Apple has just lavished attention on its smallest Mac, the Mini, and now the tiny beast is smaller, more powerful and HDMI-capable. And it provides a preview of what Apple's other media box, the Apple TV, might be like—if Jobs and Co. ever bother to update it.
The back panel completely betrays the intended purpose of the new Mini: It's got an HDMI socket. It's the first Mac to get this power, and it bows to the fact that many consumers used the older Minis as a potent home theater PC. It also completely agrees with a rumor we'd thought sounded real just before last week's WWDC keynote.
The Mac Mini has long had a tiny form-factor and an aluminum body. But the new one is even tinier at just 1.4-inches tall compared to the older machine's towering 2-inch stature. Squeezing all that computer into the case, including the power supply for the first time, involved some pretty clever thinking, so the machine has a circular flap on the base that lets you access the memory slots. There are just four USB ports on the back now, but the array is joined by an SD card slot as on the MacBooks, as well as Ethernet and a mini display port. Inside there's a 2.4GHz or 2.66GHz Core 2 Duo chip, Nvidia's new powerful GeForce 320M graphics module and Apple's usual superdrive for DVD access (no Blu-ray folks!).
Apple's teasing the new machine as the "world's most energy efficient desktop machine," and notes that when it's idle it sups just 10W from the mains electricity—"something no other desktop can do." This tweak, along with the redesign and uprated guts means its entry price has risen from $599 to $699. The Mini server remains in the redesigned range too, without a superdrive, and at the same entry price of $999.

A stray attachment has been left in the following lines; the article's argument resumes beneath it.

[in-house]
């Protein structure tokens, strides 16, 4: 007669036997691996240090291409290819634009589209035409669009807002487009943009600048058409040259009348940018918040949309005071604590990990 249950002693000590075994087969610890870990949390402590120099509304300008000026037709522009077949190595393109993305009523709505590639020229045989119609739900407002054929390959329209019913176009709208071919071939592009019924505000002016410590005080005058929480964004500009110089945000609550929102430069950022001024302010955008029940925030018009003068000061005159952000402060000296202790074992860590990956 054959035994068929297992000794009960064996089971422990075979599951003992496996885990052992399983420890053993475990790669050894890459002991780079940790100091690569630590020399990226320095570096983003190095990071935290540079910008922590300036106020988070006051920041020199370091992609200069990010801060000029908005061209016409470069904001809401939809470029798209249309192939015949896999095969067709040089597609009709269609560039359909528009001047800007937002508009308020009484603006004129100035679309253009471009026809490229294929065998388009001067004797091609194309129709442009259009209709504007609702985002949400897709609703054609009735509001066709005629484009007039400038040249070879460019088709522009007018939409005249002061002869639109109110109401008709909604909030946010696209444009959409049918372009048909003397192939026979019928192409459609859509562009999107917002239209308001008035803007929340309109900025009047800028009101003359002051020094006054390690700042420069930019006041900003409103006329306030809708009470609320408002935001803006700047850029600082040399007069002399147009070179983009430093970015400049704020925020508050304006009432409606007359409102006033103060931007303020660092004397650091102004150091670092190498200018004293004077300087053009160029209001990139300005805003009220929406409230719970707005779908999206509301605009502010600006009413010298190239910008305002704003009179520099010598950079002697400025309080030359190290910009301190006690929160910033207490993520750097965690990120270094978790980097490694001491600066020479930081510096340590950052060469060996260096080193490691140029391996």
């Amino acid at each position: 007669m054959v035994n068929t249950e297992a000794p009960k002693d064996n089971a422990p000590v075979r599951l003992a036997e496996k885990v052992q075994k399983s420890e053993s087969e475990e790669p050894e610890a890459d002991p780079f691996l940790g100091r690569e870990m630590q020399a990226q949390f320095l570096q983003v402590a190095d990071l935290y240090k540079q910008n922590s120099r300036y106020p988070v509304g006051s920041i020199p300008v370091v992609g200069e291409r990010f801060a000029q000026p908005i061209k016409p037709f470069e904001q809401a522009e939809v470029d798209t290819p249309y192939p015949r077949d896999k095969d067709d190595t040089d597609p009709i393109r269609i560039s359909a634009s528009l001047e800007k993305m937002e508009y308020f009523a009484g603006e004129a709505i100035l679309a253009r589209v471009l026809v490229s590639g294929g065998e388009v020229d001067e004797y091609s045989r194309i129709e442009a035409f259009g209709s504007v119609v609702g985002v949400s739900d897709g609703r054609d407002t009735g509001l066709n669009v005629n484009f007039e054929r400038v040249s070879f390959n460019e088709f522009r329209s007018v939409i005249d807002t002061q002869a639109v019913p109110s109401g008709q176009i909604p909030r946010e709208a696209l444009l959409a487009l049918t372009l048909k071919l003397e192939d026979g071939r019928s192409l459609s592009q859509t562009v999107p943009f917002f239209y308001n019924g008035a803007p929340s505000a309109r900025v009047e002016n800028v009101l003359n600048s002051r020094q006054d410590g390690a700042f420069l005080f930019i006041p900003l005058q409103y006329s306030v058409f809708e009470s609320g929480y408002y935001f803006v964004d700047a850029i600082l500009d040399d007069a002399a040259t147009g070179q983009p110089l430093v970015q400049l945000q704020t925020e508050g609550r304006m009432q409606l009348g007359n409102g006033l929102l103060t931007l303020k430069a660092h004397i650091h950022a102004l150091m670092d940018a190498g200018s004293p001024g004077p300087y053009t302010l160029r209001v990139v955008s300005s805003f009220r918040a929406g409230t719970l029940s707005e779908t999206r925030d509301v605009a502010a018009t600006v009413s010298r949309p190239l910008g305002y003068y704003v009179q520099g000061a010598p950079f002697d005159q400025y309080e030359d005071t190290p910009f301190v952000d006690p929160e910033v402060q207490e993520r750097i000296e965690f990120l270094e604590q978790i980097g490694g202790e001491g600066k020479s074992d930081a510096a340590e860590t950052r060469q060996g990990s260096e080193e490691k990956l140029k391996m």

But here's the thing: We learned recently that Apple was deep the throes of an Apple TV make-over. With the new Mini now sporting an HDMI socket, is there space in the market for an all-new Apple TV? You bet. This redesign gives away a lot about what it'll be like too. If you ditch the superdrive from the new Mini, dump all but one USB socket, keep the power supply inside, replace the hard drive with a tiny SSD (or even the same flash RAM that the iPhones use), keep the audio ports, replace the Intel chip with an Apple A4 CPU running iOS4, then you'll have a super-slim aluminum box that's roughly matching the specs we'd heard about.
Such a small machine could be as slim as 0.5-inches tall, perfect for a set-top box, and the lower component count combined with component similarity with the iPhone/iPad and the common chassis-manufacturing trick with the Mini could even keep the price low. Dare we imagine $200 or less? That would explain why the full desktop-experience PC Mac Mini has been priced upwards, preserving a low price bracket for the new, simpler, consumer-friendly iOS-powered TVs (which could possibly come with a range of internal memory sizes ... we don't buy the notion the new Apple TV won't have much internal storage).